As the former lead GOP staffer for Latin America on the Senate Foreign Relations Committee, I am far from unacquainted with the debates and controversy around comprehensive immigration reform. And both have, unfortunately, missed a key point: While the reasons to reform the existing system are abundant, at its core it is in the United States’s interest to do so.
Recently, GOP legislators from the House and the Senate convened to discuss how the party might move forward with immigration reform.
But the endgame is no longer their most pressing concern. In many ways, the damage — especially to U.S. legislators’ image, both at home and abroad — has already been done. With each development in the debate, it has become increasingly clear that a critical mass of the U.S. political culture is and has been unreceptive to long-overdue reform.
In Latin America, where the majority of illegal immigrants to the United States originate, citizens and governments are closely following the debate over reform and would positively receive comprehensive change to the system.
A bill providing legal status to the estimated 11 million undocumented immigrants living within U.S. borders would help to reverse the region’s perception that the U.S. government treats Hispanics as second-class citizens, acknowledging instead what many feel is their existing right to have a chance at obtaining legal residency and eventual citizenship.
Passing the bill would also demonstrate to the region’s governments that the United States is willing to work on issues important to its counterparts throughout the hemisphere, even when those issues stir up conflict at home.
In short, comprehensive immigration reform could help redefine perceptions of the United States in the region, sending the message that the U.S. government recognizes the region’s and its people’s importance in our own prosperity moving forward.
The issue, though, is an inherently inter-mestic one (both domestic and international). At least as much as reform matters for perceptions of the United States abroad, the bill is pivotal here at home.
As the bill has been subject to intense scrutiny on both sides of the aisle, evidence has mounted demonstrating its value and practicality for the United States, in terms of both the economy and national security.
The Congressional Budget Office released its analysis of the effects of the Senate bill on the U.S. budget and found that, even given the costs of increasing border security, the legislation would likely reduce the budget deficit by as much as $700 billion by 2033. As it stands, the bill promises 700 miles of additional fencing along the U.S.-Mexico border, as well as a doubled border patrol in the coming years. It garnered broad, bipartisan support in the Senate for its commitment to improving U.S. security.
But still, too many policymakers have flocked — or, in some cases, begrudgingly crawled — toward immigration reform in an effort to woo Hispanic voters.
And, in some sense, we can hardly blame them. Hispanics make up about 17 percent of the U.S. population, making them the country’s largest minority. Providing a path to citizenship for the undocumented immigrants currently living in the U.S. could add another 11 million people to that group.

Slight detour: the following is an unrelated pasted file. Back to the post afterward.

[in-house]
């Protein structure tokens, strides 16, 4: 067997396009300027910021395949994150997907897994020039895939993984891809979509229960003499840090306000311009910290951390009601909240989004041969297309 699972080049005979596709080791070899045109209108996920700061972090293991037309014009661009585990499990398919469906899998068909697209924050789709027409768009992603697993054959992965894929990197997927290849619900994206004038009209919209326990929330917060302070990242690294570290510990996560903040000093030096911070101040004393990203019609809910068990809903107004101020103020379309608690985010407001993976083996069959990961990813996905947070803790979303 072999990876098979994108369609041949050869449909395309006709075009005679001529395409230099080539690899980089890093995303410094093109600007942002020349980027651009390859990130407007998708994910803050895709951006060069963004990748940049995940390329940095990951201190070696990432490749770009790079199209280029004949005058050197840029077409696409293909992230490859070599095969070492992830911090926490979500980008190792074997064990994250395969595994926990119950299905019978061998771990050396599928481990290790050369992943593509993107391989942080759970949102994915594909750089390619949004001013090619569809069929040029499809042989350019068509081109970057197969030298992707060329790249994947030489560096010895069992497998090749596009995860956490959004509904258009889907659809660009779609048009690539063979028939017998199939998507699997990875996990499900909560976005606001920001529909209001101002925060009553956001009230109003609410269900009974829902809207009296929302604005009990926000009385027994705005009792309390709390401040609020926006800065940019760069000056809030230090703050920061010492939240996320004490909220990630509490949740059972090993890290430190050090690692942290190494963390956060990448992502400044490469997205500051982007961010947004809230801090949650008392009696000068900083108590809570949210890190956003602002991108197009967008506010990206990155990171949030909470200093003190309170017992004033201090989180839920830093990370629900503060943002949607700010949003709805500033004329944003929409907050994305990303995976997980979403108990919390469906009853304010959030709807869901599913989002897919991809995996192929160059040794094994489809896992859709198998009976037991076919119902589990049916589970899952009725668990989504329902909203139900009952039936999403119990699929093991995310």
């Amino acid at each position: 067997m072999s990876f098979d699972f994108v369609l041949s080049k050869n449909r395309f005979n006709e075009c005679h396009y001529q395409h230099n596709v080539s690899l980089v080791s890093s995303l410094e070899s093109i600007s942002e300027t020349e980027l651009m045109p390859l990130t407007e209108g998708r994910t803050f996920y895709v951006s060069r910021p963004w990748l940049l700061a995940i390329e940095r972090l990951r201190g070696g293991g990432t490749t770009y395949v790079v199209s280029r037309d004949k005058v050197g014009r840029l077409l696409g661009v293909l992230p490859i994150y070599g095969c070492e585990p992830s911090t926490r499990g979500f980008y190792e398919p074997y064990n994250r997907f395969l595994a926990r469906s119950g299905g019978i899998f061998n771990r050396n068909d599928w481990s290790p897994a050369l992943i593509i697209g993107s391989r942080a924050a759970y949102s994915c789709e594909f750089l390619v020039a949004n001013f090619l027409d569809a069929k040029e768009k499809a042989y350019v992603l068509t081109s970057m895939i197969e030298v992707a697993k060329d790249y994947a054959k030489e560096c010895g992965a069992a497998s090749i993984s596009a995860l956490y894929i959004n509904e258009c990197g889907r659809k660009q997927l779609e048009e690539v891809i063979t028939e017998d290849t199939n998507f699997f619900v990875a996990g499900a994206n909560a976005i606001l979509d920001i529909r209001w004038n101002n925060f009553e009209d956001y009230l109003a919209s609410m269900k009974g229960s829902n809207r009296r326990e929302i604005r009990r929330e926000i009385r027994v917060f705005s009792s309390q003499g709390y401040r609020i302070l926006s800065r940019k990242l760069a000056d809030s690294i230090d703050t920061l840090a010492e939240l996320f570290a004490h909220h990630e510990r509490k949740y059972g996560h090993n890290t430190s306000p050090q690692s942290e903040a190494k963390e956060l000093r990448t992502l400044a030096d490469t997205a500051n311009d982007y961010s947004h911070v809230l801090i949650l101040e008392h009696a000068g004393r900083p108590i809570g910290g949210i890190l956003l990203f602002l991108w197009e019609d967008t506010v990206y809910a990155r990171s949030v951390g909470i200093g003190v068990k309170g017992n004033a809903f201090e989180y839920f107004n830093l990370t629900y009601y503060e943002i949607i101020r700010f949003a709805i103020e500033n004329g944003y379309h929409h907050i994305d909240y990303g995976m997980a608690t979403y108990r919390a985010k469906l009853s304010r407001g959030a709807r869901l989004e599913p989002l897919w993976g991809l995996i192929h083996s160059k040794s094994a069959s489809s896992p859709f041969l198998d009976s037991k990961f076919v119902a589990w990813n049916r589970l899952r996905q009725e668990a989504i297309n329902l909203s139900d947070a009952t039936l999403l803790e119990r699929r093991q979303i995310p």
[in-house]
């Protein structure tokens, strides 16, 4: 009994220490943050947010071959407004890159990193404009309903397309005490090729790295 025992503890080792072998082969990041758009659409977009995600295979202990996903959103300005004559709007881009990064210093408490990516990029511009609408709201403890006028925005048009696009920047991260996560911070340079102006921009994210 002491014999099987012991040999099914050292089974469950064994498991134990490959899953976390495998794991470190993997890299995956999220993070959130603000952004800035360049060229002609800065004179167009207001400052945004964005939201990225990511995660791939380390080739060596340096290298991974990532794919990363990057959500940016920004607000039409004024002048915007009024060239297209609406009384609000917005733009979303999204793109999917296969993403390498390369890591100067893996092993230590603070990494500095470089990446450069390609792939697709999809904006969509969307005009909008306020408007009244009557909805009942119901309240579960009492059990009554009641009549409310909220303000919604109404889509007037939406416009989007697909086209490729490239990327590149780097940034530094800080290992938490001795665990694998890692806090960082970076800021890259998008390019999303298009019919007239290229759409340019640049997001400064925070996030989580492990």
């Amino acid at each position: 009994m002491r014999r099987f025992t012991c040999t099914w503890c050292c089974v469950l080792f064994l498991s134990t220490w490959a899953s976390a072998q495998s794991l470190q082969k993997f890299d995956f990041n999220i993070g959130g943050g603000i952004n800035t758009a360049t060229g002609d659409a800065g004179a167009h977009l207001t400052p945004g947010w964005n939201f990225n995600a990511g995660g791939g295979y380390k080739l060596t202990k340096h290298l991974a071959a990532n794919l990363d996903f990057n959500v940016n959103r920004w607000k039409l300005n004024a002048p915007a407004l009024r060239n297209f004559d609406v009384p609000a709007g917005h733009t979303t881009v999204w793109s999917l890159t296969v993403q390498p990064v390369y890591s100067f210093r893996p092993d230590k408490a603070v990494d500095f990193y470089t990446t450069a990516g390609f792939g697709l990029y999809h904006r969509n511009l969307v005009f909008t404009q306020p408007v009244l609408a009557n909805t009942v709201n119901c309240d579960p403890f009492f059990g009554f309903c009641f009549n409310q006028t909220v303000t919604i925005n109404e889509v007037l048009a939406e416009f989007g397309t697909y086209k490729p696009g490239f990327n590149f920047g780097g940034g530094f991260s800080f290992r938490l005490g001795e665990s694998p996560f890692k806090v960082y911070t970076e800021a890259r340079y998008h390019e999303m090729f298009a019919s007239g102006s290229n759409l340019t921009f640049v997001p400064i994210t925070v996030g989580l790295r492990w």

When voting on immigration reform, so the argument goes, Republican legislators are forced to choose between pleasing their (presumably anti-reform) constituents and wooing the growing Hispanic voter base. Still, immigration reform shouldn’t be about which voters lawmakers should pander to. After all, immigration reform is in the United States’ interest.
Ultimately, the controversy over the bill has made and continues to make America look bad, in Latin America especially. Lawmakers’ willingness to snub the largest and fast-growing minority population in the country suggests a lack of legislative foresight. And while supporting immigration reform solely to garner votes might seem self-interested, those who refuse even that strategic calculation are denying the inevitable: America’s demographics are changing.
It is, at the end of the day, important to remember that most of those who are waiting for the Congress to give them legal status are productive (would-be) citizens deeply committed to American principles. The very values that immigrants seek — individuality, freedom and opportunity for those who earn it — are the same ones that underwrite our way of life. They have already decided: regardless of the legislative outcome, they chose America.
As the debate rages on in the halls of Congress, legislators are at odds over who deserves to be American. But within our borders, there live millions of immigrants who, from far and wide, have already made the United States their home and its principles their compass. To them, whatever happens in Congress will determine if the nation they claim as their own returns the favor.
Perhaps former President George W. Bush said it best: It’s time “to fix a broken system, to treat people with respect and have confidence in our capacity to assimilate people.” Here’s hoping Congress can come together and do just that.
Meacham is the Americas Program director at the Center for Strategic and International Studies.